• The UDF doesn’t invoke any intrinsic function that is either time-dependent (such as GETDATE()) or has side effects 3 (such as NEWSEQUENTIALID())
• The UDF doesn’t reference table variables or table-valued parameters.
• The UDF isn’t used in a computed column or a check constraint definition.
• The UDF doesn’t contain references to Common Table Expressions (CTEs)
• The query invoking the UDF doesn’t have Common Table Expressions (CTEs)

Also, there is a list of fixed inlining bugs since its release. Unfortunately, it’s pretty long, which doesn’t inspire confidence.

Let’s repeat the UDF function in a `SELECT` clause from Part 1

First, we need to reenable the Database scoped configuration and then run the code

``````USE ScalarFunction;
GO
ALTER DATABASE SCOPED CONFIGURATION SET TSQL_SCALAR_UDF_INLINING = ON
GO

SELECT TOP (10000)
n.Id
, n.Filler
, dbo.DoNothing(n.Id) AS ScalarId
FROM dbo.Nums AS n
JOIN dbo.Nums AS n2
ON n.Filler = n2.Filler
ORDER BY n.Id
``````

The previous plan for comparison

The actual execution plan XML also contains the attribute `ContainsInlineScalarTsqlUdfs="true"`.

``````<QueryPlan
DegreeOfParallelism="4"
MemoryGrant="403720"
CachedPlanSize="64"
CompileTime="4"
CompileCPU="3"
CompileMemory="504"
ContainsInlineScalarTsqlUdfs="true"
>
``````

Please note that every reference is evaluated separately based on context.
If I were to rewrite that query to use a CTE:

``````; -- Previous statement must be properly terminated
WITH cte
AS
(
SELECT
n.Id
, n.Filler
FROM dbo.Nums AS n
)
SELECT TOP (10000)
n.Id
, n.Filler
, dbo.DoNothing(n.Id) AS ScalarId
FROM cte AS n
JOIN dbo.Nums AS n2
ON n.Filler = n2.Filler
ORDER BY n.Id
``````

The query is not inlined because of the CTE requirement mentioned earlier. The same would apply to a `CHECK` constraint or a Computed column.

You can check which Scalar UDFs are eligible for inlining with this code.

``````SELECT
o.object_id AS objId
, OBJECT_SCHEMA_NAME(o.object_id) AS schName
, o.name AS objName
, sm.is_inlineable
FROM
sys.sql_modules AS sm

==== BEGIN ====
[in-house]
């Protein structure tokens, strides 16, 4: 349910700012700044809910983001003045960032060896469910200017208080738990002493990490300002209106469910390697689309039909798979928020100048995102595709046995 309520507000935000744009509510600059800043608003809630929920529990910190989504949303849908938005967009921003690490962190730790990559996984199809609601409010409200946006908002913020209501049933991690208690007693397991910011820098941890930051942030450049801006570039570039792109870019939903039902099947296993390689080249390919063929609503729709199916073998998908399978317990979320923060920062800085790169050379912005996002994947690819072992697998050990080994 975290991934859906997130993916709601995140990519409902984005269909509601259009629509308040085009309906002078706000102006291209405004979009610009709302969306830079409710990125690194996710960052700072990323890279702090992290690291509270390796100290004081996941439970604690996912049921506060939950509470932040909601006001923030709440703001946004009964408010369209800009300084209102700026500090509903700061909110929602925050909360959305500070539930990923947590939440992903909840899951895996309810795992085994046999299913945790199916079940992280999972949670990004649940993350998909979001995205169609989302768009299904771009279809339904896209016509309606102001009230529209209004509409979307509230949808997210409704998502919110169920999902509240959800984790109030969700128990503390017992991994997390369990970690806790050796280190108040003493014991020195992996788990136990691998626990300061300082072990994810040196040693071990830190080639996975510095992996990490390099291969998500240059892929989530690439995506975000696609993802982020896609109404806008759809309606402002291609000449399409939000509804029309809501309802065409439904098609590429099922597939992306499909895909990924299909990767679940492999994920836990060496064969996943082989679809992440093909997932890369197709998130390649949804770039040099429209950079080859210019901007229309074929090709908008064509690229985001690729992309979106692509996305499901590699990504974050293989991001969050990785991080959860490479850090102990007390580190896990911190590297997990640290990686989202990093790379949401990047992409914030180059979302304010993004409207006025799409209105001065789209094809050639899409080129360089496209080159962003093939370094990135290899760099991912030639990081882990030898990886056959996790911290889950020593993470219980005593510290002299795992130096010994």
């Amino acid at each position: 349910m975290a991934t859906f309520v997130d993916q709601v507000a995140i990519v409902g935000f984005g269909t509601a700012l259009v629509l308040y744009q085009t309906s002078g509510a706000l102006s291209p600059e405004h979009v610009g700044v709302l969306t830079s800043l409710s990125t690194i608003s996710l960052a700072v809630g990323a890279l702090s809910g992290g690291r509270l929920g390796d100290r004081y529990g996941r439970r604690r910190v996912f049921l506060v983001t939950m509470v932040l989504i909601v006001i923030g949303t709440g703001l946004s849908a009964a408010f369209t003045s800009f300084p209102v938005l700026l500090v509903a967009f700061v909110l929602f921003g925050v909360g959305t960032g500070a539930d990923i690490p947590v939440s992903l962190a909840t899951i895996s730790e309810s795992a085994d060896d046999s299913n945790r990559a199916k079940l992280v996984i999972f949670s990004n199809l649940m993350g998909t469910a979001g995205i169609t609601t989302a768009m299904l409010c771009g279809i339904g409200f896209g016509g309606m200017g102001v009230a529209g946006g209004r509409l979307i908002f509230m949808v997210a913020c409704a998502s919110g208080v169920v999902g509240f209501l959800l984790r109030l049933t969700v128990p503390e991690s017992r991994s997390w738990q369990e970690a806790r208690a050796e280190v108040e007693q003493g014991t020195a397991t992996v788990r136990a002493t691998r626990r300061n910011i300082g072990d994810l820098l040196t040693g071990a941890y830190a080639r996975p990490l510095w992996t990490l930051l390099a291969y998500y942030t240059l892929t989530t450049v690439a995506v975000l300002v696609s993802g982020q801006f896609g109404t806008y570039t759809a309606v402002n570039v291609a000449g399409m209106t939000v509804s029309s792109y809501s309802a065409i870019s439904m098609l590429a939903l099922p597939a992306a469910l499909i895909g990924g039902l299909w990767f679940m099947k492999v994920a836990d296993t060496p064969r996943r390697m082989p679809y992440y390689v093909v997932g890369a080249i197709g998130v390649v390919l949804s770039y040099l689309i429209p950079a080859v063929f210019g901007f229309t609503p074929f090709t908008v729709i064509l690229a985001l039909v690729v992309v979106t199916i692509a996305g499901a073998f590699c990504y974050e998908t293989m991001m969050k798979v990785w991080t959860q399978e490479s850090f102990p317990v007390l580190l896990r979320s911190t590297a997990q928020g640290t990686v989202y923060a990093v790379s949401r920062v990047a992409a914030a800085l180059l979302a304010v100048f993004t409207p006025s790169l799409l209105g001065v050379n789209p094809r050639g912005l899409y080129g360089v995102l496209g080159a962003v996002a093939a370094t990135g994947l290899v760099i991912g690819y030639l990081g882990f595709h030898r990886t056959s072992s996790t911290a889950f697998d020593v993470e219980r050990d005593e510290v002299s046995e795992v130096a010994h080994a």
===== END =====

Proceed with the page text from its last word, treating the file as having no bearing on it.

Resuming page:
JOIN sys.objects AS o
ON sm.object_id = o.object_id
WHERE
o.type = 'FN'
AND sm.is_inlineable = 1
``````

### Manual Scalar inlining π︎

It’s what it says on the box - you must rewrite it yourself to an Inline Table-Valued Function (ITVF).
It would be nice if the Automatic inlining had a way of providing the inlined code to make it easier, but here we are.

ITVF is a single-statement function that returns a table.

``````-- Transact-SQL Inline Table-Valued Function Syntax
CREATE [ OR ALTER ] FUNCTION [ schema_name. ] function_name
( [ { @parameter_name [ AS ] [ type_schema_name. ] parameter_data_type
[ = default ] [ READONLY ] }
[ ,...n ]
]
)
RETURNS TABLE
[ WITH <function_option> [ ,...n ] ]
[ AS ]
RETURN [ ( ] select_stmt [ ) ]
[ ; ]
``````

Since we are replacing a Scalar UDF, our table should always return one row.
Our dbo.DoNothing function rewritten as an ITVF would look like this.

``````CREATE OR ALTER FUNCTION dbo.DoNothingITVF(@Id int)
RETURNS TABLE
WITH SCHEMABINDING
AS
RETURN
SELECT @Id AS SameValue
GO
``````
• Instead of returning a data type, we are returning `TABLE`
• I add a `SCHEMABINDING` automatically because the function doesn’t access any data.
• There is no `BEGIN` or `END` because it’s a single-statement function
• The returning column has to be aliased

But the work doesn’t stop here. Several gotchas should be mentioned.

## Manual rewrite challenges π︎

There are a few things to keep in mind before you go on a rewriting spree.

### Constraints and columns π︎

Table-valued functions cannot be used in constraints and computed columns.
It doesn’t matter that you’ll pinky swear to SQL Server that you will always return one row - it cannot be done.

``````ALTER TABLE dbo.ComputedColumn
ADD ItvfColumn AS (SELECT TOP (1) SameValue FROM dbo.DoNothingITVF(Id))
``````
Msg 1046, Level 15, State 1, Line 2
Subqueries are not allowed in this context. Only scalar expressions are allowed.

To remove those Scalar UDFs, you need to move the logic elsewhere. For example, Application, CRUD Procedures, Staging tables or Triggers.